Mesh intersections script. Clean results. NO PATCHING NEEDED

The title has been misleading. I was refering to ‘intersection’ as the point where things meet in space, not as ‘intersection’ in set theory, sorry.

The reason I released this script in such immature state was that I wanted to show that a clean quad mesh is possible in a boolean tool, rather than all that garbage that the old Blender boolean tool does. Thanks to a simple face filler, quads are created whenever possible and triangles only when necessary. You don’t have to patch or recompile Blender to make this script work.

For now put your meshes in only one object, not in two, you will not get any results if you select two objects. Use only simple objects just to see the great low-polygon results!!

I didn’t conceive it as a modeling tool, I was actually prototyping a generic tool to help create objects any using basic descriptions and random attributes. But then adding detail requires intersection of volumes, specially if you are carving into your object.

IT IS VERY EXPERIMENTAL, HAS BUGS, RANDOM ERRORS OCCUR. I am not a programmer.
Here you can get it: http://kokcito.freeserverhost.net/cruce.046.4.py

Can’t test it at the moment because am at work and no real internet connection at home. But it sounds very promising, perhaps if all the current works on better Booleans could me merged (either by python, by plugin or by hardcoding).

Hope to read more about this soon :slight_smile:

Yay! Looking forward to trying this one out when I get home.
However, I think this is actually union rather than intersection.

Don’t suppose you intend to extend this into difference?
Sorry - being greedy.

Caleb

the url does not work…

any chance of a join/union script? that would produce clean quadmeshes?

I guess the thread title is confusing, I was refering to intersections as the point where things meet, collide or converge in space, not about intersection like in a Venn’s diagram.

It looks like your approach is similiar to mine. I separate faces and edges, then find the intersections, whereas you use the faces to find intersections with other face’s edges. That’s more work for your intersection detection loop as it will find stuff twice, but on the other hand I think it makes it more easy to build the new edges. (avoiding a case I have of four nested loops that I am trying to reduce somehow) The math used is a little different… your intersection detection I think may be a little more efficient since you detect if it is inside the mesh rect/triangle early on by handling things one axis at a time. (though to me to, just on intuition, it seems that shouldn’t work…maybe I’ll have to think about it more) Otherwise the only significant difference I guess is that I keep track of what is inside and outside to do the actual boolean part.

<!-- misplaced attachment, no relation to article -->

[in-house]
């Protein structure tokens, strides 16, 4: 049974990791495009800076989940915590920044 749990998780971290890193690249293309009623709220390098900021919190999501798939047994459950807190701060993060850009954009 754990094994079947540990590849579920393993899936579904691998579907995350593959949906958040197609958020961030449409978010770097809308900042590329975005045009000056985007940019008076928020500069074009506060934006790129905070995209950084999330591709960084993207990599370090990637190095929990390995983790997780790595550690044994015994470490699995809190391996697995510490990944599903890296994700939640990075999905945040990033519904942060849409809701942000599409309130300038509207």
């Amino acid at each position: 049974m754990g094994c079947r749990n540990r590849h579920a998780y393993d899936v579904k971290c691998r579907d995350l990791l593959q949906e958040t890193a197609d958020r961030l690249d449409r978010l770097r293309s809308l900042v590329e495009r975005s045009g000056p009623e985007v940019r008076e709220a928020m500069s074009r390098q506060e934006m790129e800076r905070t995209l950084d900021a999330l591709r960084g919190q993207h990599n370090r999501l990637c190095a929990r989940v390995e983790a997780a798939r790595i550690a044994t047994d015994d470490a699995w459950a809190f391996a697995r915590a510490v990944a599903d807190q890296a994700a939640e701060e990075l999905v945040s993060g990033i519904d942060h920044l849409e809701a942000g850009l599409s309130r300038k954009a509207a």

Interesting…filling was not a priority for me. Like you mentioned, it gets complicated when you introduce shapes with holes in them and such. Though your filling is better it seems than mine. I’ll have to look into what you are doing, as maybe I can work with it. Unfortunately your function names aren’t all that descriptive to me, and I can’t read the comments. Could you maybe elaborate on it?

Basically my filling is:

If there are holes, pass it on to blender’s intenal fill function.
If not, use mine.
Find which verticies are part of the inside or outside (in all cases, these would be the cut up edges of the original face), and make another set of verticies on edges shared by inside and outside parts. (new edges cut into the face from the intersecting object)
These separate lists are no encourage it to make it so that when all the intersection points are select, no actual faces should be selected. The goal is to make the mesh more manageable for modelling afterwards using extrusions and such. This way either the outside or inside parts of the new mesh can be cleanly selected.
The face is subdivided by connecting one vertex from one set to a vertex of the other set, making sure that the subdivision is valid (doesn’t go outside the new face). It tries to make the subdivision where two verticies are closest together. This is in an attempt to produce cleaner meshes by avoiding creating an edge for two verticies that are far appart and then needing to have a bunch of little edges cramed into a small space because they can’t cross the big edge added earlier. (If there is anything wrong with that logic, let me know)

Then the function calls itself recusively on the two subdivided parts. If it can create two sets of edges that are inside/outside and both, it just uses all edges. If it hits a list of 3 verticies or 4 convex verticies, it stops and makes a face.